On to Rio! To the Copacabana! I was sure there’d be some licenced premises there too. There were! Aitch turned thirty high up on the roof of our hotel, with her colleagues giving her a huge festive bash. We had a banner made to string above the bar “THIRTY! and UNMARRIED!” it said. We had a roaring party that had the hotel guests below us wanting us to hush and the favela okes on the hills above us wanting to join in!
pousada – Lodge or Inn
Angra dos Reis – cove – or inlet or creek – of kings
caipirinha – wonderful cold drink; refreshing; then tiptoes around behind you and taps you on the shoulder
favela – informal housing; shacks on the steep hill slopes
Lemme confess that the first emotion when Sambucca the black labrador finally breathed her last was relief. The sadness and the memories came later. See, she grew a brain tumour and it grew and grew until it was about as big as her head.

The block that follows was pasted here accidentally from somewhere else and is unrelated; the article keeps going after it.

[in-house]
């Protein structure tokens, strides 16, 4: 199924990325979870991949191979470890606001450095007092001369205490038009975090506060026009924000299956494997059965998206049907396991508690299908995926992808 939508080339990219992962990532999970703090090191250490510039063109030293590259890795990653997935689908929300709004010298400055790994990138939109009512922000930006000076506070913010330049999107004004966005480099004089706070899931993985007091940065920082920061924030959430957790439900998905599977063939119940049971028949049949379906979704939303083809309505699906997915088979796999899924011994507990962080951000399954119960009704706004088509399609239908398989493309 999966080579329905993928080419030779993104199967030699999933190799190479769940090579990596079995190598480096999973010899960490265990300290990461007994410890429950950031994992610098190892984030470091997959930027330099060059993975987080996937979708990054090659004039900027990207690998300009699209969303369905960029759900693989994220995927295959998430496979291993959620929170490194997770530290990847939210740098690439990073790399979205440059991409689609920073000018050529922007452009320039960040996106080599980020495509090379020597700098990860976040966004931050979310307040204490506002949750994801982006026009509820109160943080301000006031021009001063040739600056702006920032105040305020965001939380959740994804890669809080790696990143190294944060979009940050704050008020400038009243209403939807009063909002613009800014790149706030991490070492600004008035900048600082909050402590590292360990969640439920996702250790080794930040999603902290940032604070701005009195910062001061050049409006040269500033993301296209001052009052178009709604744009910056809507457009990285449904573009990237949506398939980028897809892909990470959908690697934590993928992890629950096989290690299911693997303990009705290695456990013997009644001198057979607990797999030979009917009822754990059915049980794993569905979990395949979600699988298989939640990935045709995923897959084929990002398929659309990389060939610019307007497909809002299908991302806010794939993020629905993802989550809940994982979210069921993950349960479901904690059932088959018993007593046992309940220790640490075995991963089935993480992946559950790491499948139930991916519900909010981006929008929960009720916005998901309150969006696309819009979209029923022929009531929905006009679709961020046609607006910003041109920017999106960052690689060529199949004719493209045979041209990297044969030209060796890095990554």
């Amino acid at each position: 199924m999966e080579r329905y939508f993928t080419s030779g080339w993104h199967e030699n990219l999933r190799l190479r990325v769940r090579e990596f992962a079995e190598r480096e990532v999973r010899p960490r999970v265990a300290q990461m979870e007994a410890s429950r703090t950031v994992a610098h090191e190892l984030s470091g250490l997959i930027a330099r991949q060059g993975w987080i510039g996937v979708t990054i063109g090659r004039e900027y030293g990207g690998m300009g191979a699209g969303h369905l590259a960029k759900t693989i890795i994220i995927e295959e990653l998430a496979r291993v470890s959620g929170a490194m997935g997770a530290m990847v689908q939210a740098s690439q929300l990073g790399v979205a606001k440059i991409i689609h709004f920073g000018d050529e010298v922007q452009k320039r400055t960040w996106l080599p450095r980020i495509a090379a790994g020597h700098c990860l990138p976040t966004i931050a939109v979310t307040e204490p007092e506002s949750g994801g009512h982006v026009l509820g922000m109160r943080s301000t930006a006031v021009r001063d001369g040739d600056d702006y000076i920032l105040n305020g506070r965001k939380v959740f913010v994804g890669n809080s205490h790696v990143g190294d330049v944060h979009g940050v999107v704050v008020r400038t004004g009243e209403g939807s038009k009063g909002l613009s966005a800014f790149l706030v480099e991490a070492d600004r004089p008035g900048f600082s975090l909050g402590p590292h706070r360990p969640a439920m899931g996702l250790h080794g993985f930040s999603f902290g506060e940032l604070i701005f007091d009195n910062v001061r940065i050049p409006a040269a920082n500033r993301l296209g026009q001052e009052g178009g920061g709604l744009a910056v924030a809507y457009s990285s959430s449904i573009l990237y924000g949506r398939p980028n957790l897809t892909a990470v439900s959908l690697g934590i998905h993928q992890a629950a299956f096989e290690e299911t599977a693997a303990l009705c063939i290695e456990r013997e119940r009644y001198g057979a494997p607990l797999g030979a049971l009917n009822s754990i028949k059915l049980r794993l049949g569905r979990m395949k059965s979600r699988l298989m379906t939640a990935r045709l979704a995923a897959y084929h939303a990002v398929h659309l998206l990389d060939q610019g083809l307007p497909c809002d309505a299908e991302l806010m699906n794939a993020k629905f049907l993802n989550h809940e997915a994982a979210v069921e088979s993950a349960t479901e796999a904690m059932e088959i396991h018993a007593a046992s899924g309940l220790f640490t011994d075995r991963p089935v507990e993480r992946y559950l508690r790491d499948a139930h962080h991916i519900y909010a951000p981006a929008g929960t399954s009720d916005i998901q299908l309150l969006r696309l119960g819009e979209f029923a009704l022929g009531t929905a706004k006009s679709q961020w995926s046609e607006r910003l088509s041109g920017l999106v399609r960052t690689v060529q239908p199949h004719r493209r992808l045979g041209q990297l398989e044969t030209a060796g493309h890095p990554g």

When the bump first started we knew it was the end and I told the kids I would just support the old dear and only consider ending things if she was no longer comfortable, not eating, not happy and not interested in a ear rub or tummy tickle. I said I don’t want you shooting me just cos I’m inconvenient and so I’m not shooting Sambucca for our convenience. And anyway, she’s only 87yrs-old in human terms. Born in August 2006.
Well, she hung in and kept eating while getting thinner – which is a terminal sign in a labrador. I was vrot with worry and angst as she started getting smelly and the parasites attacked her – fleas, flies and ticks. A daily bath and shampoo helped but she’d disappear for hours and come back covered again, her hidden spots in our jungly garden obviously infested with the lil bastids. Yet she still kept getting up and walking towards me tail wagging as I got home each day, asking for a scratch. Then Friday she got weaker and Saturday and Sunday she didn’t eat. I added gravy and fat and she refused it. Refused a meal! I knew it was soon. Sunday night she suddenly yowled a bit and then went quiet, considerately choosing Aitch’s birthday as her last day so we can remember it more easily.